The sewing machine is your pencil, the fabric is your paper, let’s draw! Doodling and drawing is mainly a “free motion” sewing technique.
However, you can also do many parts of your straight line work such as a flower stem, with the feed dogs engaged.
Below are many of my tips, tricks, techniques and suggestions. They are not in “step-by-step-order”, so read all the tips before starting:
- Always practice your doodling before you make a big project. You will be more confident, you will have sorted out any issues such as bad tension, needle type/size/age and thread colours.
- Approach doodling with your sewing machine with the attitude of a five year old being asked by the teacher to draw pictures. Although your work may initially look like a scribbly mess, they will become “works of art” with practice. In other words, enjoy yourself and don’t be critical of your work, you are on the path to awesome success!
- Free Motion set-up: Disengage any “Built-in Walking Foot/Dual Feed/IDF”
- Drop feed dogs (If they cannot be dropped, cover them with the feed dog cover provided)
- Attached Free Motion Quilting Foot aka. Darning Foot
- Attach the extension table to the machine. This is a must. Your left hand will now have a surface to work on. If you are quilting with the machine dropped down in a cabinet, you will not need an extension table.
- Optional: Cover the bed (sewing area around the needle) of the machine with a “Sew Slip” a teflon sheet. Your fabric will move more smoothly and wont bind on the uneven surfaces of the sewing machine
- Wear Quilting Gloves. They give you a firm grip on the fabric and you will be able to move it without your hands slipping. This will give you the control to achieve an even stitch length!
- Insert a new needle, size 80/12 or 90/14. Choose a sharp needle such as a Microtex, jeans or a quilting needle. Change to a new needle every few hours of sewing. Or, choose the needle that works best for you, but change it often.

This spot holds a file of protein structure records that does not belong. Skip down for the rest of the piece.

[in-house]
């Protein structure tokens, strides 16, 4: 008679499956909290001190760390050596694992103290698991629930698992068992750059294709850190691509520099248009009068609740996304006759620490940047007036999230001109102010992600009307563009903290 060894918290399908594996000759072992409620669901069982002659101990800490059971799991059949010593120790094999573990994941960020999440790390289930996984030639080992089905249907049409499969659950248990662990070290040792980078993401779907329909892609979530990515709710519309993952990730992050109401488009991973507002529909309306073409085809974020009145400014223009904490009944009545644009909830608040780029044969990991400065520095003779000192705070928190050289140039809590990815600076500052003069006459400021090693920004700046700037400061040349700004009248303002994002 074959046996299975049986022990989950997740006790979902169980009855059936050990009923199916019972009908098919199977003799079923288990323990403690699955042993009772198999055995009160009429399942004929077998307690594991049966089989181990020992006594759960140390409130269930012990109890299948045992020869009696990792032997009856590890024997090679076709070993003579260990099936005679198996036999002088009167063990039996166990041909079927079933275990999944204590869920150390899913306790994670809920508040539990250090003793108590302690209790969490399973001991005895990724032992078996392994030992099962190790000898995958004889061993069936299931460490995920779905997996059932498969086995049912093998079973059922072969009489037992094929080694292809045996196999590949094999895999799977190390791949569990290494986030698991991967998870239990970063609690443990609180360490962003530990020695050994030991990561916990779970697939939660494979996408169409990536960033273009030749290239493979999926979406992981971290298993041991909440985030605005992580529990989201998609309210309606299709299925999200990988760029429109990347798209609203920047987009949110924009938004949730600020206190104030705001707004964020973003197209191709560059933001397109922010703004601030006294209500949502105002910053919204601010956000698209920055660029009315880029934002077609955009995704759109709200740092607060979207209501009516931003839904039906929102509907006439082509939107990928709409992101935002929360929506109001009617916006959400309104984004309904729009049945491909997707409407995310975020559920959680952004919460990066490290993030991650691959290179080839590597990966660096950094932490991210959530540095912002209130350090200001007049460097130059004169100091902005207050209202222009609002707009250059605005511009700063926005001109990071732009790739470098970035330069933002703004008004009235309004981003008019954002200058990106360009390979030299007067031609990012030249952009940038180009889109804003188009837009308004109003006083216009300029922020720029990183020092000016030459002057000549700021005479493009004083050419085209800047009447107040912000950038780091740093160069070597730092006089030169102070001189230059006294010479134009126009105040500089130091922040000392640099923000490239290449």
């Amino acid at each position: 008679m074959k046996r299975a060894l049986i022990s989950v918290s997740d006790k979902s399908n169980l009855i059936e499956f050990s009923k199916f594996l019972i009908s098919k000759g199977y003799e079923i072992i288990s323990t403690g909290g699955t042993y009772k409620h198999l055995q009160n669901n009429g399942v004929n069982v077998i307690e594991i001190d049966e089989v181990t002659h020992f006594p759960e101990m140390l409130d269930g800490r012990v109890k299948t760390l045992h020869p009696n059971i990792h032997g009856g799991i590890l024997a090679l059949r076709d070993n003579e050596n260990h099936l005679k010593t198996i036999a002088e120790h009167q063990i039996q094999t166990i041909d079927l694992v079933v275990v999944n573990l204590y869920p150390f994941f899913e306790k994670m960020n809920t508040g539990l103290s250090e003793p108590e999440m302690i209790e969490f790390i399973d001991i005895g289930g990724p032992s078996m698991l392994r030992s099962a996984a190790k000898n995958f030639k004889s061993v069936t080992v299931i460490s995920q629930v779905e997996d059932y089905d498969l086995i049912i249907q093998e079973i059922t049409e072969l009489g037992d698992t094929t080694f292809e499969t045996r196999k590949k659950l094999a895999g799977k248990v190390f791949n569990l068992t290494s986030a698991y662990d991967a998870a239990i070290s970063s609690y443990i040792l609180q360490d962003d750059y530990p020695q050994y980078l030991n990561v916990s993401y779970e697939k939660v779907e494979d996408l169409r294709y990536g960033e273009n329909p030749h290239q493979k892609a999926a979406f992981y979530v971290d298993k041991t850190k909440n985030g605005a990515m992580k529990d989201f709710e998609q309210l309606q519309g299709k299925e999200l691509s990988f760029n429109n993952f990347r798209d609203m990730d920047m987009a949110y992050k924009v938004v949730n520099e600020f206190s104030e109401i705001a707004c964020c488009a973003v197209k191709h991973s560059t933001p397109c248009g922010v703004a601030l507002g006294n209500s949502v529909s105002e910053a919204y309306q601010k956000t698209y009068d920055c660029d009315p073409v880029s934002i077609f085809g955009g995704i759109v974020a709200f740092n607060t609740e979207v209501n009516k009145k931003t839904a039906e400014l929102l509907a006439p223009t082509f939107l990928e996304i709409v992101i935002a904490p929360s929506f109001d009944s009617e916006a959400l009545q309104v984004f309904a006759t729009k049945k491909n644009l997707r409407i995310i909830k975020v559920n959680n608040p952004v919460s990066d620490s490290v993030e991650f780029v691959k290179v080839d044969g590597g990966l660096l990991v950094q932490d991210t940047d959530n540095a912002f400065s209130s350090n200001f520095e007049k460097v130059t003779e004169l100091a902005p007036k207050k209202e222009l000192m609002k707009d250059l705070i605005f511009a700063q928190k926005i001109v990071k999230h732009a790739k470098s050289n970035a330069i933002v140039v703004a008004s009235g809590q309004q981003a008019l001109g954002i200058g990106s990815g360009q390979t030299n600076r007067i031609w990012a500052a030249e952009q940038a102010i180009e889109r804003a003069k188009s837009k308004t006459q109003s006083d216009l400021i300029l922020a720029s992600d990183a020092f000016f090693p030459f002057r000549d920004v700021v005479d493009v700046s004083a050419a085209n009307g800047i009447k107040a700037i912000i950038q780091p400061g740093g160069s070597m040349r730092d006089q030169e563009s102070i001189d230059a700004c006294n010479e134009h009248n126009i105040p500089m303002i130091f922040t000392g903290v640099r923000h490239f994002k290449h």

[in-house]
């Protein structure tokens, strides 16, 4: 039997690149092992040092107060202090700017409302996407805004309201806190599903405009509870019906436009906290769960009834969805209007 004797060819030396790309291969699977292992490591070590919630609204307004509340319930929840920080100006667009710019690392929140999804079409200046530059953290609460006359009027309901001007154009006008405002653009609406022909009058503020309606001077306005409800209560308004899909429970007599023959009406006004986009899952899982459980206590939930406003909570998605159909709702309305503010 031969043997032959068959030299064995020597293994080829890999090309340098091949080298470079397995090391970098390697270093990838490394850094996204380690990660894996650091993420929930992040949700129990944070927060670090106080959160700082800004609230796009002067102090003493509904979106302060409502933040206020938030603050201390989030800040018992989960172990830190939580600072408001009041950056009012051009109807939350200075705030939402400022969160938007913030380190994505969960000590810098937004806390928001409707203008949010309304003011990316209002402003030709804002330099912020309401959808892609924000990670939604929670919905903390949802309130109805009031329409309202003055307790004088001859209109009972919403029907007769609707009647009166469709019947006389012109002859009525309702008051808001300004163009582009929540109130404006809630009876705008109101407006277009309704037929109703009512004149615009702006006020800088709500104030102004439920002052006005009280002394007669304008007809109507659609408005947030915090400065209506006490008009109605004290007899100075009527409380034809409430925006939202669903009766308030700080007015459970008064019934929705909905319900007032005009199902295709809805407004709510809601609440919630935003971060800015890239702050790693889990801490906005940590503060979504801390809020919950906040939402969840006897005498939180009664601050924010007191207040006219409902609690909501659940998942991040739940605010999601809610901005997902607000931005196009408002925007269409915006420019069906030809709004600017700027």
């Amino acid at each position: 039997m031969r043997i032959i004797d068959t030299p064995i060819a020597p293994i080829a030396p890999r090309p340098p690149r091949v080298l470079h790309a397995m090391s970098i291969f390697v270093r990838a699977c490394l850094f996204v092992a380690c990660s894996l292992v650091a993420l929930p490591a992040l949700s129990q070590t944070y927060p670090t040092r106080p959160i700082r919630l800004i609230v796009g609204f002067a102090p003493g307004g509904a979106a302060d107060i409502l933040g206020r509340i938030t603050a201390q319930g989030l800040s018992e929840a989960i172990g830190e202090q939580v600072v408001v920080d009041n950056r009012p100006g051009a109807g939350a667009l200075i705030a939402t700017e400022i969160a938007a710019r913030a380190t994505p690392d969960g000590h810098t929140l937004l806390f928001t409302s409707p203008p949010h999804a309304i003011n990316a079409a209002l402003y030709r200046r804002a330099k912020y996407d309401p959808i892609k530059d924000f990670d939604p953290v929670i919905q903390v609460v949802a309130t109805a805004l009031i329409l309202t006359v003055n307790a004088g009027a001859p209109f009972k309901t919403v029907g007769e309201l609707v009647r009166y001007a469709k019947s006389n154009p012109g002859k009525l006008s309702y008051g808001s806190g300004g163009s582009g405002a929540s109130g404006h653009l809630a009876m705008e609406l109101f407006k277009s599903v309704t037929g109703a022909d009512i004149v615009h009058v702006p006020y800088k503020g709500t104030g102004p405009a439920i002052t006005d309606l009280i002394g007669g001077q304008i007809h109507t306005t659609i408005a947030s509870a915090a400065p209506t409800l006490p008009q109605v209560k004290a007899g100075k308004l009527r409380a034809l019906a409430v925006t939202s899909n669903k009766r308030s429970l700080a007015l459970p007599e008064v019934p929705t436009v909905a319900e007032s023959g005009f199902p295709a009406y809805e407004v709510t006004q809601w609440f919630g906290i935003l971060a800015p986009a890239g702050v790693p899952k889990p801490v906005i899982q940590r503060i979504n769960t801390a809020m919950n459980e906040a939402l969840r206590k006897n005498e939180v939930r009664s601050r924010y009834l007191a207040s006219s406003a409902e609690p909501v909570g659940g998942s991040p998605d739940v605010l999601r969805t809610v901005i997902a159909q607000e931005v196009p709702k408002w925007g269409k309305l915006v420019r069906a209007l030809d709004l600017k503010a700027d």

- I use Aurifil Mako Cotton Thread for Doodling. In the needle, 28 weight is thick and really shows off the stitching! In the bobbin I use 50 weight, a very fine thread. You won’t be changing bobbins as often.
- Select the needle down function. This keeps the needle in the last stitch whenever you need to pause.
- When you start to sew, moving the fabric, sew only in the area between your two hands. Do not sew in the space above or below your hands. Instead, stop, re-position your hands and continue stitching. I envision my two hands on the fabric as an embroidery hoop, clamped down on the fabric. Stitch “in the hoop”, when done, re-position “the hoop” and continue sewing.
Doodle, Sketch and Drawing Tips:
Draw your design with a pencil on paper. This is good practise for warming up and not wasting fabric and thread, saves you from using the seam ripper. Doodle!
Prewash fabric to shrink the fibers. This is optional, but a good suggestion for some fabrics as they may be washed later.
Stabilize the fabric to give it a “backbone.” Stitching on single layers of fabric may cause puckering and shrinkage. Stabilizers are a must.
Choose either a tear-away stabilizer or my favourite: thin batting (I’m a quilter) Even a second layer of fabric can be considered a stabilizer.
Attaching the fabric in a sewing machine embroidery hoop is also an option, to eliminate puckering and help in handling the fabric.
Test the upper and lower tensions on your machine. Too tight tensions will pucker the fabric. If the tension is too tight it will manifest itself later, especially after washing.
Draw guidelines on the fabric with a blue wash-away marker. The lines should be considered a general guide, to help you with the proportions of the design. Don’t worry about hitting your guidelines perfectly (no fun otherwise)
Writing words: Mark lines the same as in your grade two exercise book. You remember!
My favourite way to stabilize my fabric is to use thin batting, which will remain in my project. Other ways to stabilize the fabric is with a tear-away temporary stabilizer, starch or even an embroidery hoop designed for use in sewing machines.
Can’t draw designs? Trace designs from a colouring book (please keep in mind not to use copyrighted material. It is okay to use other people’s designs for inspiration, But do not copy. If you do copy a pattern you have purchased, you will have permission to do so. But it must be for personal use only and not to be shared with others. If in doubt, contact the owner of the design
My favourite way of sketching a design such as a dog, poppy, bird etc. is to google “How to draw a_______. There are lots of on line drawing tutorials that show the steps, tricks and secrets of how to draw anything! Who knew it could be so easy!